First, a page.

Elephant Vacation

She looked at the open suitcase, at its orderly contents, and felt her shoulders move away from her ears.  This was the last piece of the puzzle that had taken up all together too much of her time and brain space over the past 6 months.  This one suitcase was all she would need, at least for a while, and seeing it all packed and ready to go  – her shoulders dropped, her breathing slowed, and she felt a taste of what was in store for her.  It wasn’t going to be easy.  Necessary?  Yes. Easy? Not a bit.  The challenges ahead of her were nothing compared to what she’d lived through, and she felt ready.  Everything felt in order, and order brought her peace.

The knock on the door startled her, and her shoulders flew back up to her ears before she could even get the, “come in” out of her throat.  She felt the trembling start as she watched the handle turn and the door slowly swing open.  She tried to get her breathing under control, to get her shoulders to retreat, to get her system to still – none of that worked.  She was a trembling mess of tension who could barely make eye contact by the time the door opened all the way.

“Oh, honey. Jill – it’s just me.  I just wanted to check on you.  Are you all packed?  Our ride will be here soon and I know you need time to be ready.” Her mother’s face was full of concern as she lingered in the doorway, not wanting to come in too far for fear of further upsetting her daughter.

Jill found her mother’s eyes and locked in on them, feeling herself settle a bit.  She nodded her head, not fully trusting the right words to come out if she tried to speak, and moved her hand on top of her suitcase.

“Good.  Good.  I’m going back downstairs to wait – we’ll leave as soon as you come down, whenever you come down.  No rush, I promise.  We’ll take it on your timetable as best we can.  Bring your suitcase with you when you come down, ok?  You carry it and I’ll hold the doors so we both have jobs.” With one last blink that clearly said “I love you,” her mother backed out of the room and closed the door behind her.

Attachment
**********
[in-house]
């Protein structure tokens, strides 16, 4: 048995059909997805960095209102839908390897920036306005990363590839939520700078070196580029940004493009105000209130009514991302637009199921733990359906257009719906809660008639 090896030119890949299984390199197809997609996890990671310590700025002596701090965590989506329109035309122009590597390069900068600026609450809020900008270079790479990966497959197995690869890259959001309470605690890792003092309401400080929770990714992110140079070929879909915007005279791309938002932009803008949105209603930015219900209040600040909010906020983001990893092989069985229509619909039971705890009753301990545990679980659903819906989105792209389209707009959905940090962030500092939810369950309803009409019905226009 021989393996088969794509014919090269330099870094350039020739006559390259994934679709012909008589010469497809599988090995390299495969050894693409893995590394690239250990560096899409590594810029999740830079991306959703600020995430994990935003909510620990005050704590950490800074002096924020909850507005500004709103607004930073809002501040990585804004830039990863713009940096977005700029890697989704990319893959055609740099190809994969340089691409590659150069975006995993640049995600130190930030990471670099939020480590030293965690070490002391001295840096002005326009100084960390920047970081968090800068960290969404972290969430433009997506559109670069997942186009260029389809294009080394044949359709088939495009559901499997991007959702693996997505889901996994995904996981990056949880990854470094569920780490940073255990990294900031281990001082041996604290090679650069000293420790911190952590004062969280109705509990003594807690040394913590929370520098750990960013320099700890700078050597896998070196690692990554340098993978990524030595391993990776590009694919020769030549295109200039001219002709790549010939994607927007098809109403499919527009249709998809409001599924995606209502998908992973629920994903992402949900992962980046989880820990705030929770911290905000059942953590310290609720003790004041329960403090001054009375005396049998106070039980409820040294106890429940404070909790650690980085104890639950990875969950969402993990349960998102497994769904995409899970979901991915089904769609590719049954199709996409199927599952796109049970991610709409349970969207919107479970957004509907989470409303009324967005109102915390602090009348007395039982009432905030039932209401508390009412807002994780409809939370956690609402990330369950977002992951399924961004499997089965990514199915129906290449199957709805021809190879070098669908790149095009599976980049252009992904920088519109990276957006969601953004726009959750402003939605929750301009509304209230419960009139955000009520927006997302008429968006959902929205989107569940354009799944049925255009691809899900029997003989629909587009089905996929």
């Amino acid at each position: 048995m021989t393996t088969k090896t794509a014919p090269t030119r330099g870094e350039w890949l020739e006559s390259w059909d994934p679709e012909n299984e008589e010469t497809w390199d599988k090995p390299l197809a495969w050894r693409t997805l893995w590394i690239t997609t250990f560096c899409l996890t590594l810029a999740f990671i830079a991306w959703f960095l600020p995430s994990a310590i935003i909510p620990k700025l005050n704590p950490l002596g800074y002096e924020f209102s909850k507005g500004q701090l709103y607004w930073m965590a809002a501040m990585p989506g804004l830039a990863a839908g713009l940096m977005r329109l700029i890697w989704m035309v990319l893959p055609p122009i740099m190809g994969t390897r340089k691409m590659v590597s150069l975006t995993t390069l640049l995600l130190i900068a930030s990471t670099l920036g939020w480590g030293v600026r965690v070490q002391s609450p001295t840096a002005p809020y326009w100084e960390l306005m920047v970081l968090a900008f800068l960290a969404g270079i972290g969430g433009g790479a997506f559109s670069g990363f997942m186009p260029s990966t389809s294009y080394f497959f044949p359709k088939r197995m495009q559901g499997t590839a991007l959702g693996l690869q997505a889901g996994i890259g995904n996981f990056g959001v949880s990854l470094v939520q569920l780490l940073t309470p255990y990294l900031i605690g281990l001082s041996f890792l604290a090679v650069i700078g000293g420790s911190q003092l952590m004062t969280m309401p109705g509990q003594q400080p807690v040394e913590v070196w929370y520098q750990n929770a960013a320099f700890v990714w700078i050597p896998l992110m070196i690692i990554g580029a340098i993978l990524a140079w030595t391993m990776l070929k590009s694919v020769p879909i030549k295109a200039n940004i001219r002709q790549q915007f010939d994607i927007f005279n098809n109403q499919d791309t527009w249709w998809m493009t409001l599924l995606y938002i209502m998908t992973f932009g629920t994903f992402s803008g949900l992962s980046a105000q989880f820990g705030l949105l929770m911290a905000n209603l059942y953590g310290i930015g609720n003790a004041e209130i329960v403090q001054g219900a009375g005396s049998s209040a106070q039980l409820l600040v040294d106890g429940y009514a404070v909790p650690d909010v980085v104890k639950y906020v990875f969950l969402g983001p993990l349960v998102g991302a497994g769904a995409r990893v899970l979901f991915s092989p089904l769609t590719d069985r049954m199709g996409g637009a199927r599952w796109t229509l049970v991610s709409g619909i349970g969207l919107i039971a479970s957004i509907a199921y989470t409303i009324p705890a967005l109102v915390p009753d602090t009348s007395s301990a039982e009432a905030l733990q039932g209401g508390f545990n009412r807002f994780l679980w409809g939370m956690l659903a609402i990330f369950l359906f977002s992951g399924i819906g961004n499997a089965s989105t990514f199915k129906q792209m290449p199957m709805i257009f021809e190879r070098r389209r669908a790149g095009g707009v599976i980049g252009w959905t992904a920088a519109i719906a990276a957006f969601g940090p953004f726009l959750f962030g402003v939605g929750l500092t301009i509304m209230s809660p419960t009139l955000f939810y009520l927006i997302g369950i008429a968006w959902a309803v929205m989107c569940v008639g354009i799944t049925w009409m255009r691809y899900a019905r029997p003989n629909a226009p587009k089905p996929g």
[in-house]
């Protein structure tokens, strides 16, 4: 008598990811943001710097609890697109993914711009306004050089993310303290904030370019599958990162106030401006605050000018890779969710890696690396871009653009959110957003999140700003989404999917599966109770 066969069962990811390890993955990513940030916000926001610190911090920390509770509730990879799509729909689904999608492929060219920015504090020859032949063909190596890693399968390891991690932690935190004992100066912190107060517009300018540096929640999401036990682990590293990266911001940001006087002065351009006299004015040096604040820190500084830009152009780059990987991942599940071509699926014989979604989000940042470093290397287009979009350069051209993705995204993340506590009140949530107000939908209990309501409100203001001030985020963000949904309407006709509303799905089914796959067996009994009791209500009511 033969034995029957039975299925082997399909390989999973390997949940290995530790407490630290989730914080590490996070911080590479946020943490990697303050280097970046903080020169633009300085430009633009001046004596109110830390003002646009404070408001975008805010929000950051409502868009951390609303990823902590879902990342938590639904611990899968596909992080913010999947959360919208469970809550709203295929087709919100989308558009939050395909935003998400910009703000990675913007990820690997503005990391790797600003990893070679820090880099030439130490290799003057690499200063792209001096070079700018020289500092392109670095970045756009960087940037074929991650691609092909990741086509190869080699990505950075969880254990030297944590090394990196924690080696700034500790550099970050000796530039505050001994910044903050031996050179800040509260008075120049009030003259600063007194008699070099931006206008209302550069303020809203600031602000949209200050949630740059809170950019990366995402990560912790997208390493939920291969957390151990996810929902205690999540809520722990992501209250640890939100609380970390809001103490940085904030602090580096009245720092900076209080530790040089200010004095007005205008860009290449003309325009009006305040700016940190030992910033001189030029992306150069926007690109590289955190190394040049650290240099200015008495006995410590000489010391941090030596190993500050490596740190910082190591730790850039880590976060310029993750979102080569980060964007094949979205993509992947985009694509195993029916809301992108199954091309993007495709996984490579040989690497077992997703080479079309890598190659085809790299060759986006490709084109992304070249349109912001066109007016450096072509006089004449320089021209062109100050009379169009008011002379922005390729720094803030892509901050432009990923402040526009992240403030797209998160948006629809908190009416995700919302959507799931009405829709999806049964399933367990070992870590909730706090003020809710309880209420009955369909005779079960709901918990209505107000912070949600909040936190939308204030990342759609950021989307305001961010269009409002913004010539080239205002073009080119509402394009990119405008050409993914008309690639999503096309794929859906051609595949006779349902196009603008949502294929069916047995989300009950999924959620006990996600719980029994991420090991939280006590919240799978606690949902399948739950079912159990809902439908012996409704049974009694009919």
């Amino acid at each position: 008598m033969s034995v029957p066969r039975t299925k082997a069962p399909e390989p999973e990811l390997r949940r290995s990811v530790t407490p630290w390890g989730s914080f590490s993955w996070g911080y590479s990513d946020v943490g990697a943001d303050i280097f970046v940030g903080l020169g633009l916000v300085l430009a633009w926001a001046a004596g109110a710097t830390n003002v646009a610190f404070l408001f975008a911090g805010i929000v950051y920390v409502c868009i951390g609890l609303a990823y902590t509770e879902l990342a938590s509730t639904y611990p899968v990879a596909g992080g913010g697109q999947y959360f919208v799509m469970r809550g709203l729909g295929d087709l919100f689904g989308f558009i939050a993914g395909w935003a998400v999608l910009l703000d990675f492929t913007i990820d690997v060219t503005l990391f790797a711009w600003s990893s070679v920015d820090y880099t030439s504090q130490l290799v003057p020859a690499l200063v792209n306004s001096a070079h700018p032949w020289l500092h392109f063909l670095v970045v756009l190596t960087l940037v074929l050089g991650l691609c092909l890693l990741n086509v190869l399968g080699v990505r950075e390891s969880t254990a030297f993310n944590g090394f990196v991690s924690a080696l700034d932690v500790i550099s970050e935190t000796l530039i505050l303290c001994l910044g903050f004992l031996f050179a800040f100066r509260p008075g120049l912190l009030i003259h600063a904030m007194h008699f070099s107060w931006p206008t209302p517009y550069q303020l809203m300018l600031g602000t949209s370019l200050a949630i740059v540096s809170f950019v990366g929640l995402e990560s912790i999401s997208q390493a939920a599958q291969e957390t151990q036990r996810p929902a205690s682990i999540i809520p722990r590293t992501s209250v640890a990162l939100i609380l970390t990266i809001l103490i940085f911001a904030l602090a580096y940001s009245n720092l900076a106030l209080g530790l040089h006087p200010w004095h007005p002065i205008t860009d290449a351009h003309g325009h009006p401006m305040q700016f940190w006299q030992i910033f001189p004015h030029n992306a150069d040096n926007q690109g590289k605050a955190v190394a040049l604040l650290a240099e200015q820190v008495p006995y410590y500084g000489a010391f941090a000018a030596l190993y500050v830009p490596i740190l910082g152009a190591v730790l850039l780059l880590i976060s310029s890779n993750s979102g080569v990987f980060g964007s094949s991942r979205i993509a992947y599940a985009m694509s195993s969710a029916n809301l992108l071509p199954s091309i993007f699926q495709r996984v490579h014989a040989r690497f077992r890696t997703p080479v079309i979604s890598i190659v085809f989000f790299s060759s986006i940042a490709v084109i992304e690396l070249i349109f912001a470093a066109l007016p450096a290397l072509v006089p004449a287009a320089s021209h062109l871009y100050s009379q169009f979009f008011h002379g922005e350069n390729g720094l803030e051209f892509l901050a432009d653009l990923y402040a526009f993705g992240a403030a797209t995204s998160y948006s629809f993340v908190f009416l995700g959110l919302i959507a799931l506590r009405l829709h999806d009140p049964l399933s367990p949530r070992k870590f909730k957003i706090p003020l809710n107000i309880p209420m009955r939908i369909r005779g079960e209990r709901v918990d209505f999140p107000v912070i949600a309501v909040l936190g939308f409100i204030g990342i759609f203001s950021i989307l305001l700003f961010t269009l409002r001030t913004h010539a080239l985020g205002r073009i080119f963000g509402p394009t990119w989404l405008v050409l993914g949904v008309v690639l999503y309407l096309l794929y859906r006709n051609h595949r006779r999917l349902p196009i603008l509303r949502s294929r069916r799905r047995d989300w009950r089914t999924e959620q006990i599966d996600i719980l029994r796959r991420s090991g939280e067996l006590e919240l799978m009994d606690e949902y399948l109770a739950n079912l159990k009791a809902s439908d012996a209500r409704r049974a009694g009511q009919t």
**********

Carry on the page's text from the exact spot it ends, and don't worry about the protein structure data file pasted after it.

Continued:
Shoulders down, deep breath in and out, and Jill was calm again.  People, even people she loved, were so stressful.  She’d get help while she was away.  They’d help her manage the stress and get back to a point where she could interact with others without all the side effects.  She’d be able to hug her mom and her sisters.  Maybe this time it would last longer – maybe even be a permanent fix.  She’d been mostly ok for almost a year this time, so anything seemed possible.

She had enjoyed the time at home.  It felt good to be almost-normal and to do things that “regular” people did.  She’d even made some friends who had no idea about her condition. She’d talked on the phone until late hours of the night, had had a slumber party for her birthday, and had almost – almost! – kissed a boy.  She saw her parents relax around her for real.  They did an amazing job of interacting with her as if her condition weren’t there while still working within the constraints of it most of the time.  Even so, it was like the elephant in the room and she knew it.  This time, though, the elephant had taken a vacation and the extra room it opened up was so wonderful to feel.

The good feelings made the return of her symptoms that much harder to accept.  She felt it from the inside, and she could see the changes on the outside.  Her parents had to bring back their old work-arounds.  Her sisters had to pull away.  She had to give up her dreams of kissing Michael.  She had to come up with excuses for why she was suddenly unavailable to spend time with her friends.  All the “normal” retreated into the distance as her symptoms crowded their way into the room again, bringing the elephant along for the ride.  Her parents did their best to reassure her.  They focused on how well she’d done for the longest time since the symptoms first presented themselves, holding that up as proof that things were getting better.

She wanted them to be right.  She wanted this to be the last time she had to go away for treatment.  She wanted to come home for good next time.

She stood up, took a deep breath, and closed her suitcase.  She knew what awaited her – from the loving parents at the bottom of the stairwell to the black limo with the heavily tinted glass so she could pretend there wasn’t anyone present on the ride to the treatment center, to the kind doctors who would help her find a place of calm.



* All 30-minute musings are fiction.  Any resemblance to people or events is strictly coincidental. *

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